PYMNTS: How did HackerOne start?
AB: The two cofounders were originally hackers. They found that they were having trouble reporting issues to companies because companies would have different reactions. Some would say, “Oh my gosh, how dare you hack us! We’re going to sue you and throw you in jail.” Other companies were a little more open to it.
So, the company was started with a mission to empower the world to build a safer internet. So, they’ve bridged the gap between friendly hackers and companies willing to reward hackers for doing the right thing and letting them know about the bugs that they find.
PYMNTS: How does anyone know that these hackers are doing this for the good of the company?
AB: That’s a great question, and we get it all the time. There are good hackers and bad hackers. When a company starts a bug bounty program, you’re opening up the door to good hackers who want to work with the company. No matter what the company does, its systems are going to have bugs. They are going to have vulnerabilities. Bad hackers are going to hack no matter what. If you start a bug bounty program, you’re essentially making it easier for good hackers to find these issues, let you know about them and give you a heads-up so you can fix them before the bad hackers take advantage of them.
PYMNTS: How does HackerOne get paid?
AB: HackerOne gets paid in two major ways. One way is we have a “Free Version,” a “Pro Version” and an “Enterprise Version,” which unlocks different functionality within the platform. We also charge a 20 percent fee on every bounty that gets paid out. The company will have a pricing table telling hackers what they’ll pay for what kind of bug.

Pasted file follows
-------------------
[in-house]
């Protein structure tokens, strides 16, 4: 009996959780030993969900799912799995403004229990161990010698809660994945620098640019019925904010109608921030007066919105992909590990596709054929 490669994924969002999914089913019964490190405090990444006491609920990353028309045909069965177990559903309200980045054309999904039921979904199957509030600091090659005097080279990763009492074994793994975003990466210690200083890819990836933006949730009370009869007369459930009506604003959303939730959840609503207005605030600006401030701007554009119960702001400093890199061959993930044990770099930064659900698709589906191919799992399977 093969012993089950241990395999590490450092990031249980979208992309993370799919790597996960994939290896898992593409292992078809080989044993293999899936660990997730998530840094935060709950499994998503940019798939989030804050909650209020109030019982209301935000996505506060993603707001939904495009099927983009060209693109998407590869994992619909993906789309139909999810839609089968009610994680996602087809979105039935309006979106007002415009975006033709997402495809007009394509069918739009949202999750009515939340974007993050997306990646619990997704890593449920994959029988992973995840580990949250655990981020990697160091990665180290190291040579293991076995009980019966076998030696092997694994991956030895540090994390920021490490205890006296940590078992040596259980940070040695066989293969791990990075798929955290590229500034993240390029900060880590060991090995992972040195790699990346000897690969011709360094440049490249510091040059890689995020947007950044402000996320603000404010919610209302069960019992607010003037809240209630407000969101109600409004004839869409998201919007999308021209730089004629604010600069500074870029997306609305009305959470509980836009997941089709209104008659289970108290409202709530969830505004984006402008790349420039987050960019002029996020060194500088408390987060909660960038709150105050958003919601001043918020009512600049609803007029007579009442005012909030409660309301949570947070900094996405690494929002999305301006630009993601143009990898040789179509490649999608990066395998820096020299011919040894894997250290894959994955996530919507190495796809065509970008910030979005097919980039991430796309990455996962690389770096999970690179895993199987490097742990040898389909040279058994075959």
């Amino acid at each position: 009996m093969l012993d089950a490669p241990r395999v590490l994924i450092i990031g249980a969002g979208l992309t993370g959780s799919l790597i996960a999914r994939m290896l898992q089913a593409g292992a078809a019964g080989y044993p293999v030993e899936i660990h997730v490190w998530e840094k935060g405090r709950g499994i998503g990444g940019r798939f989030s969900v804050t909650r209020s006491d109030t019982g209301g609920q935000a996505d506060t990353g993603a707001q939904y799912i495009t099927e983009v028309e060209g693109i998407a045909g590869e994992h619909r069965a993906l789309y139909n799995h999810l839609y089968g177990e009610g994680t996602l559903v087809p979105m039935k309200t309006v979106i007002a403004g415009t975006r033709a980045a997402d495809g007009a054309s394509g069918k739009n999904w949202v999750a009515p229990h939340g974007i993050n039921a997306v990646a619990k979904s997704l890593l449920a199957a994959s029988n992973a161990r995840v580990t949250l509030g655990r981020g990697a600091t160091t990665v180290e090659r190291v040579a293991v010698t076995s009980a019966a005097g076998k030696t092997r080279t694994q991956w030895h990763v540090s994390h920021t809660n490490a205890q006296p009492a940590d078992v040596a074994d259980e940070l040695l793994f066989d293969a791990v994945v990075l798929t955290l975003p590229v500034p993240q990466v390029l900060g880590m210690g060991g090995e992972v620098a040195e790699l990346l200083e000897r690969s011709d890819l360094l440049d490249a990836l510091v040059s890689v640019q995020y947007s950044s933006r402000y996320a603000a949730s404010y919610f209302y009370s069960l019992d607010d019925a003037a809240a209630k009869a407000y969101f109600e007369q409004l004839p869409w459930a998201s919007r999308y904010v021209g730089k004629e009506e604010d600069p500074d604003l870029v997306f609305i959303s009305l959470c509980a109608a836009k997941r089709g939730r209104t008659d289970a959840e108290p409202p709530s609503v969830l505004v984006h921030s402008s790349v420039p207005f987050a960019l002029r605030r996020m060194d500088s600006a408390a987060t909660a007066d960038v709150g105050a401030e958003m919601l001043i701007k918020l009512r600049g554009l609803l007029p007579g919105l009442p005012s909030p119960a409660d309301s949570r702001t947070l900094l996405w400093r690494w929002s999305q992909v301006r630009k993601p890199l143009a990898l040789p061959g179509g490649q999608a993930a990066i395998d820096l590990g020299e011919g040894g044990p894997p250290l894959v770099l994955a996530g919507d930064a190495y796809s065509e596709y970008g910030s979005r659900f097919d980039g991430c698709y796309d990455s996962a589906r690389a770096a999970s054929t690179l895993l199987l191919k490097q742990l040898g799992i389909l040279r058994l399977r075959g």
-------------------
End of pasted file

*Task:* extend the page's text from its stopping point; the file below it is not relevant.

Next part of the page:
PYMNTS: Do or can hackers make this their main job?
AB: There are all types and all ages of hackers, all across the world. We have one hacker who has made upwards of $500,000 on bug bounties alone. Others who are doing it in their spare time.
The other cool part is that this is democratizing opportunities. No matter where you are in the world, you’re going to get paid the same amount for that bug. In different parts of the world, this can be life-changing. There can be hackers that use this money to put food on the table or buy cars.
PYMNTS: What does the phrase “Uber of X” mean to you?
AB: Uber has done something really interesting by revolutionizing an industry to help customers get a service super quickly, as well as create tons of jobs with massive flexibility, for a lot of people.
HackerOne is doing something similar in that we’re helping companies make it really easy to discover massively critical bugs within even a day of posting a bounty program. So, you get that same Uber experience in a way.
It’s also a way for hackers who can hop on as much or as little as they want, get some money and continue or pause for awhile. It’s up to you. You can take a break.
PYMNTS: Can you share a hurdle or issue that’s occurred since founding?
AB: Getting people on board with the idea was one of those things that was an issue.
Another issue is a misunderstanding between hackers and companies. For example, when a bug is found out and paid out to the hacker, sometimes, the hacker thinks the bug is worth more than the company wanted to pay. So, this transparency was originally an issue. That’s where the pricing table came to be, to explain what a company is willing to pay for.
PYMNTS: “Hacker” has a negative connotation. Is HackerOne trying to change that?
AB: I think the term “hacker” used to have a negative connotation, but we’re seeing a shift. Especially with some of the bug bounties in the past year. People are starting to say “hacker” doesn’t necessarily mean “bad” anymore. There are definitely different types of hackers out there.